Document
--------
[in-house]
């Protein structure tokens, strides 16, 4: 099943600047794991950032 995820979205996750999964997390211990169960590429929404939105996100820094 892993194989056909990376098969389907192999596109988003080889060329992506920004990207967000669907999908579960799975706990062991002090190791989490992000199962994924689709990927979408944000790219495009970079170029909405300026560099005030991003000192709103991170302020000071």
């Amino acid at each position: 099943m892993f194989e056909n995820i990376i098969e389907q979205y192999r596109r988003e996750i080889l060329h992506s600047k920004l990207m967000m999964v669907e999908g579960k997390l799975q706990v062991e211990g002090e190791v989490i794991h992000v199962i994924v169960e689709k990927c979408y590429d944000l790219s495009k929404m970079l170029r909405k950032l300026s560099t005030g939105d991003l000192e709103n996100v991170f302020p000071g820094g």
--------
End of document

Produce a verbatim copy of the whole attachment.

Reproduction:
[in-house]
């Protein structure tokens, strides 16, 4: 099943600047794991950032 995820979205996750999964997390211990169960590429929404939105996100820094 892993194989056909990376098969389907192999596109988003080889060329992506920004990207967000669907999908579960799975706990062991002090190791989490992000199962994924689709990927979408944000790219495009970079170029909405300026560099005030991003000192709103991170302020000071």
């Amino acid at each position: 099943m892993f194989e056909n995820i990376i098969e389907q979205y192999r596109r988003e996750i080889l060329h992506s600047k920004l990207m967000m999964v669907e999908g579960k997390l799975q706990v062991e211990g002090e190791v989490i794991h992000v199962i994924v169960e689709k990927c979408y590429d944000l790219s495009k929404m970079l170029r909405k950032l300026s560099t005030g939105d991003l000192e709103n996100v991170f302020p000071g820094g």